Maidstone Historic Buildings
Beginning in August 2019 Rochester Building and Damp will commence a potentially ongoing contract to inspect, document and report on a number of Maidstones Historic Buildings.
Concerns were raised in 2018 when ingress was detected in one of Maidstones more prominent landmarks. It was decided that as opposed to calling on the services of a timber and damp business on an ad hoc basis, it would be a far more prudent option to maintain consistent monitoring and report on any deterioration.
Below: The ornate bays, parapets and facade of Maidstone Library. An often overlooked example of late 18th Century architectural opulence.
Below: The Volunteer’s Memorial Pavilion was erected in 1801, and can be found on the east side of Mote Park, Maidstone. There is a reference to the pavilion in The Wolstenholme Almanac 1802, which suggests architectural influence was derived from Bramante’s Tempietto at san Pietro in Montorio, Rome. The inscription on the memorial reads “This Pavilion was erected by the Volunteers of Kent as a tribute of respect to the Earl of Romney, Lord Lieutenant of the County, MDCCCI” On August 1st 1799 the 5,000 men of the Volunteer Brigades assembled in Mote Park to show their loyalty to Lord Romney. In addition to the troops 20,000 spectators had turned out to catch a glimpse of George III and Queen Charlotte. As they entered the park guns were fired and the review of the troops commenced. Then the Royal party retired to a marquee to receive an address from the Corporation, after which Lord Romney served a huge feast of 60 lambs, 700 fowls, 300 hams, 220 dishes of beef, 220 meat pies, 220 joints of veal and 220 fruit pies. The next day there was enough food left over to hand out to 600 starving Maidstonians.
Regulations unfortunately prevent any preemptive works or treatment. Additionally, as approval is required via a committee it’s seems likely works will be put out to tender.
It is a great honour for Rochester Building and Damp to contribute to the preservation of Maidstones Heritage. The possibility of extending a monitoring service further afield will be assessed towards the end of the year.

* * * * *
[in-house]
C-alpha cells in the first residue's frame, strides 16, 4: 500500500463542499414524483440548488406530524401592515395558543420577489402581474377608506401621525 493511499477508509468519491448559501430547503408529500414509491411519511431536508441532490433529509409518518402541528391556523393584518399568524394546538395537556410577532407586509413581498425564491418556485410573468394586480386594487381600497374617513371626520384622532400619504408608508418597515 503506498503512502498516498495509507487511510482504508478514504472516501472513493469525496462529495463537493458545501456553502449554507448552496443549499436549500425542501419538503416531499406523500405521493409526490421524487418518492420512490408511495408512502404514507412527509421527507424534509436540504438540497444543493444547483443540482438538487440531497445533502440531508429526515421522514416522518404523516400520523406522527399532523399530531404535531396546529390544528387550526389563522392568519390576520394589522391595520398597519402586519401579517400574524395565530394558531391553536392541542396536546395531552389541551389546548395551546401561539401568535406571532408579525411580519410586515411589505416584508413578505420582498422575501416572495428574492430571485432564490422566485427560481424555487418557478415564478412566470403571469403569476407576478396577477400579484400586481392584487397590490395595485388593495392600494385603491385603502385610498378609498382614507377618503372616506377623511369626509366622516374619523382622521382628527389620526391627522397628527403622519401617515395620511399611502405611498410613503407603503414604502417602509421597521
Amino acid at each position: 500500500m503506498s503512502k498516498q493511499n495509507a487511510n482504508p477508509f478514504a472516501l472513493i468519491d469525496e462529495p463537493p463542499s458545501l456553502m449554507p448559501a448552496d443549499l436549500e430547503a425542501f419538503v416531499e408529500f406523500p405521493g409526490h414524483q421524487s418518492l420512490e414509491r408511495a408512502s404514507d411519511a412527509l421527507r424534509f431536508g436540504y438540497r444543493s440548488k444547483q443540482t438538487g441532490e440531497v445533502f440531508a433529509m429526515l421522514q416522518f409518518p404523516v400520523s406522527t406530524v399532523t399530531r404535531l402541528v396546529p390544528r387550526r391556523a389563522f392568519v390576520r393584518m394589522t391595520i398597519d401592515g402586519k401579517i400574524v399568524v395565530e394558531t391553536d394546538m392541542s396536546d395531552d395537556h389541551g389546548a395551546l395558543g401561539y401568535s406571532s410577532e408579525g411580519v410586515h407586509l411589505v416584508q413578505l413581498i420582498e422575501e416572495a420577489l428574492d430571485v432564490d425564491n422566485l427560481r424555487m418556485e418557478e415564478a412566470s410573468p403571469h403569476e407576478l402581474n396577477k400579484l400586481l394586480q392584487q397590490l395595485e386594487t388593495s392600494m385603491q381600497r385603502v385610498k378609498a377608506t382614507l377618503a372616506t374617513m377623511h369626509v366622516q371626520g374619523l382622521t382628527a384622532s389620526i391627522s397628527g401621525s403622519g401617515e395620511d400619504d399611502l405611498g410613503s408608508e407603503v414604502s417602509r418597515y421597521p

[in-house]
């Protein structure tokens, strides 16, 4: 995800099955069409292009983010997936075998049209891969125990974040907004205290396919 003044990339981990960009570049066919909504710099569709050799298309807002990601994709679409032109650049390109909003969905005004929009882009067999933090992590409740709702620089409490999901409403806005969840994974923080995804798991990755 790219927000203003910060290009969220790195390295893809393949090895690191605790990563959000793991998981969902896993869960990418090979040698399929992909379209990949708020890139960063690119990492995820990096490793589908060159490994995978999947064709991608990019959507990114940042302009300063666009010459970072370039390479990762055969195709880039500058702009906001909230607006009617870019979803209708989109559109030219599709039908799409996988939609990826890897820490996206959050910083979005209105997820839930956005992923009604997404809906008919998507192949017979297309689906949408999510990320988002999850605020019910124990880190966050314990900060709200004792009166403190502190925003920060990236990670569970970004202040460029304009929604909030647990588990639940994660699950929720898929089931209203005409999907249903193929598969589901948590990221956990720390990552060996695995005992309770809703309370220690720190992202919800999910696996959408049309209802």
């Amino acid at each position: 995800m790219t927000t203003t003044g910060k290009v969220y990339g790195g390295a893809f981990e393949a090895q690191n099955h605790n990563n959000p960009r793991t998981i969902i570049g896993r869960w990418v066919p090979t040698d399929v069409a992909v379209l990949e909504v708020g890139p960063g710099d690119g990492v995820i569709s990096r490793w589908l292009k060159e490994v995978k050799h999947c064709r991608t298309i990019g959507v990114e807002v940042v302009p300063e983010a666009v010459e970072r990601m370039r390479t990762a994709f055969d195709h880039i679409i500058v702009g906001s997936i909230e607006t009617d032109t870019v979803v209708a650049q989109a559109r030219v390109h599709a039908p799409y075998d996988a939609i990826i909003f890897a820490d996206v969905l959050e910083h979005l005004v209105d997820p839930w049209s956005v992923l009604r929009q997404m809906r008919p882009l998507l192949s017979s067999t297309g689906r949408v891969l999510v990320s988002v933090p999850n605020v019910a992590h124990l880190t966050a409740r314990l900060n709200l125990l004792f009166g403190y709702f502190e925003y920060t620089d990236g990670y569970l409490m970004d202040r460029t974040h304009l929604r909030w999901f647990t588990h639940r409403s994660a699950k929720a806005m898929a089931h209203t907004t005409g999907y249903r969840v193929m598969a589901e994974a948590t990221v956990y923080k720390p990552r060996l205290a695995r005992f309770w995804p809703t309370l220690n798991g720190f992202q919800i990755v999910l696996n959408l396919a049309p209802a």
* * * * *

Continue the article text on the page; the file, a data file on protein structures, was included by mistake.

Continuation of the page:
In 2017 Rochester Building and Damp undertook a similar contract in Thanet. The scheme proved to be particularly short lived. An abrupt cessation of funding after three months brought an end to ingress monitoring in a number of historically significant buildings. Interestingly, the funding was apparently reallocated towards the monitoring and maintenance of sea defenses.
Below: Contracted ingress monitoring of Thanets many historic buildings ended in 2017. The Viking Bay building pictured below is a classic example of 1930’s architecture and remains at constant risk of damp.
Below: Architectural drawings for Mote House in Maidstone.
Below: Limestone facade within the grounds of The Historic College of All Saints in Maidstone.
Below Left: Victorian era reproduction of ancient Roman bust, presently displayed within the private garden of The Historic College of All Saints in Maidstone.
Below Right: Mineral content of direct rainfall can irreparably deteriorate the exposed external surface of historic buildings and structures. Over many years, naturally occurring Sodium, Calcium, Magnesium and Copper can erode stone, brick, timber and concrete. Although UK legislatory restrictions ensures acid rain remains a thing of the past, a host of contaminants and pollutants of vehicular origin have now been scientifically proven to be the main cause of current elevated rain acidity.
Below: Former Mayor of Thanet, the late Cllr Edward Pelham accompanied by his wife Dorothy Pelham.
Both Edward and Dorothy were instrumental in initiating a Heritage Committee Scheme which employed the services of Rochester Building and Damp in 2017.